Krzysztof Kieślowski‘s Three Colours film trilogy was made a few years after the fall of the Iron Curtain. 1989 was the beginning of a new era in which people, ideas, and stories, began to move freely in spaces previously separated from each other.
These last three films directed by Kieślowski, with scripts written jointly with Krzysztof Piesiewicz, do not have overtly political themes. Yet, when watched today, they can be interpreted as stories about Europe changing at the end of the 20th century, transforming into a continent of new possibilities, returning to universal concepts that became important in a new way.
All three films were the result of new international co-productions that were possible for the first time in the history of post-war cinematography, signs of the new opportunities opening up for European cinema.
Krzysztof Kieślowski, a director from Poland, made these three movies together with film crews from various European countries. The three movies takes place in different countries: France, Poland and Switzerland.
Migrating artists, as we could call members of these film crews, together created movies that achieved international success, adding a new dimension to the slogans of liberty, equality, and fraternity. These slogans of the French Revolution could be seen to symbolise a kind of artistic revolution.
The films develop these slogans as personal and univeral themes, rather than solely historical. Freedom in Three Colours: Blue does not refer to Central and Eastern Europeans’ fight for liberty from communist dictators. The red in Three Colours: Red has nothing to do with the colour of the revolutionary flag. Instead, these personal stories can be seen as symbols of Europe at the end of a turbulent century.
In Three Colours: Blue, Julie, the film’s protagonist, is a young widow, whose husband – a famous composer – and daughter died in a car accident. In the face of tragedy, she chooses a kind of freedom, cutting herself off from the world, breaking ties with her friends and acquaintances. However, she returns from this exile of cold liberty, accepting the fact that to live completely means to love and be loved – and that means a sacrifice of some freedom on the personal level.
Over the film’s final scene, we hear Song For The Unification Of Europe, accompanied by verses in Greek from Saint Paul’s Hymn to Love. The opening and readiness for a new love, which the film tells about, also symbolises the openness of Western Europe to enter into a new and close relationship with countries from its eastern part, recovered after years of separation, ready to sing together the song of the uniting continent.
Three Colours: White takes place in France and in Poland. While Three Colours: Blue refers to the theme of unifying Europe, Three Colours: White‘s story of the turbulent marriage of a Polish man, Karol, and a French woman, Dominique, seems to be the opposite. Kieślowski’s film is about inequalities that stand in the way of people who love themselves, but are shaped by different social, moral and cultural experiences.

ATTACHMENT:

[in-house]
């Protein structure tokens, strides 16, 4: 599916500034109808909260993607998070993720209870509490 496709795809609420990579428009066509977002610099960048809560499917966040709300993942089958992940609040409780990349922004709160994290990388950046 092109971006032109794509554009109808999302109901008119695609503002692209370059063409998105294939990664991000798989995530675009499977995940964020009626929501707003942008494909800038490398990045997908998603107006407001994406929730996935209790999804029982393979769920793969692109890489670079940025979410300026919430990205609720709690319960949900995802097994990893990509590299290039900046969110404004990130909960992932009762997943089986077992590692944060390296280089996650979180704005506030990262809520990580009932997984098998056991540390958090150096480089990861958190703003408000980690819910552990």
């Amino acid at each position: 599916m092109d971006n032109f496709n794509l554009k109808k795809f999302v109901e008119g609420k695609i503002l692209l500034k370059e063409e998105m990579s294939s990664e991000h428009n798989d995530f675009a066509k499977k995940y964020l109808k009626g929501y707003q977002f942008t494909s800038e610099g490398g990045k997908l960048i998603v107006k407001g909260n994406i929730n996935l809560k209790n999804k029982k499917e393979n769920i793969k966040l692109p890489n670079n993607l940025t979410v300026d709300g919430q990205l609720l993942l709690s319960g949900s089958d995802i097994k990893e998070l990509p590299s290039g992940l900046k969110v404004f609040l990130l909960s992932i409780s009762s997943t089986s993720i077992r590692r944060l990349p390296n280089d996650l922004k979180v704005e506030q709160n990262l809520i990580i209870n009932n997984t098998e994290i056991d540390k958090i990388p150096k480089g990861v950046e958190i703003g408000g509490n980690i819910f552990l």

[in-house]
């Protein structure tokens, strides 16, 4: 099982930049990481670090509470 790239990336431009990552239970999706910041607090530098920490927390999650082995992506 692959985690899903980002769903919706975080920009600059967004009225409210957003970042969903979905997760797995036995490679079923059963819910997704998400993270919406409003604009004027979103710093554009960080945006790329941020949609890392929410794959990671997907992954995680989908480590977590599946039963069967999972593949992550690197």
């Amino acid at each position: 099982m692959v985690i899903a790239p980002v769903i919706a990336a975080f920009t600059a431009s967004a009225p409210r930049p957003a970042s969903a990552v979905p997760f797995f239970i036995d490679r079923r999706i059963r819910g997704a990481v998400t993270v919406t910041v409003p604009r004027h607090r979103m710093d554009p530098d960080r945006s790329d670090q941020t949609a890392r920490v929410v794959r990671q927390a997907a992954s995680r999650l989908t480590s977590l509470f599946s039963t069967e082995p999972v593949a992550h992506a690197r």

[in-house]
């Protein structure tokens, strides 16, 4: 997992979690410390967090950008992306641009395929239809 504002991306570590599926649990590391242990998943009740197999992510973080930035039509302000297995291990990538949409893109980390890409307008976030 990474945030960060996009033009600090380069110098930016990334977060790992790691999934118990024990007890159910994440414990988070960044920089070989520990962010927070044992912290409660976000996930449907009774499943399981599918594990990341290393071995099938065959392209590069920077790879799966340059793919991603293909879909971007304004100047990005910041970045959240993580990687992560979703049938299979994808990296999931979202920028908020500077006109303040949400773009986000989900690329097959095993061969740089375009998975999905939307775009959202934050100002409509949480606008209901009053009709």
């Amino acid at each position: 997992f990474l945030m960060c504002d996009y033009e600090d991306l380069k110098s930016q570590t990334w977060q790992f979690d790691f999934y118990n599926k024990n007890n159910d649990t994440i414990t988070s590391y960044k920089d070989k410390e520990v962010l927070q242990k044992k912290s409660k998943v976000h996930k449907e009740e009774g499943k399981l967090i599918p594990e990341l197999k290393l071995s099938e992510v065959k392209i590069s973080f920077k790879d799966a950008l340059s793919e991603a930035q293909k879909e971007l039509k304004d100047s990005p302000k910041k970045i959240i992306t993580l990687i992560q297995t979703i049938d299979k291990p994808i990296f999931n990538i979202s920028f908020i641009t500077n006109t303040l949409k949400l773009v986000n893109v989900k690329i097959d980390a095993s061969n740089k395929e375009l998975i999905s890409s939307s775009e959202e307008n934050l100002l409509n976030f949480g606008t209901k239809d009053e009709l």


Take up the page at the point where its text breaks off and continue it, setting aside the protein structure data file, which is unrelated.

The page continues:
Divorced, Karol returns to Poland of the mid-1990s: a country of new economic opportunities, quick fortunes and great social contrasts. He wants to regain his lost fortune and position, a revenge to his wife who renounced him. The former hairdresser turns into a businessman, trying to take advantage of newly acquired property to trick Dominique into coming to Poland. He wants not only to conquer her heart again but make her experience the suffering of imprisonment. That is his way of making his beloved Dominique more ‘equal’ to him and aware of what it is like to be a person from Central and Eastern Europe, where happiness often must be paid for by suffering.
Three Colours: Red, set in Geneva, is about the close encounter of Valentine, a young student, and Joseph Kern, a retired judge, who is bitter and harsh, having discovering his beloved was unfaithful. Meeting Valentine, a good, gentle and honest woman, is a chance for him to recover from his miserable despair. Their story is mirrored in that of Auguste, a young lawyer, who, like the judge, is beset by broken-hearted disappointment.
The film ends with a memorable scene showing passengers saved from a sinking ferry after a storm on the English Channel. The heroes of all three films are among those saved: Julie and Olivier from Blue, Karol and Dominique from White, Valentine and Auguste from Red.
The symbolism of these saved characters is as if we were watching the peoples of Europe fished out of the turbulent waves in the sea of history, saved and ready to enjoy the rescue together on the continent of unifying countries.
Kieślowski asks us to question liberty, equliaty, fraternity: do we Europeans still remain faithful to their basic values? Is love, as Kieślowski showed in his last films, still what blue, white and red together mean?
By Mikołaj Jazdon, Filmoteka Narodowa–Instytut Audiowizualny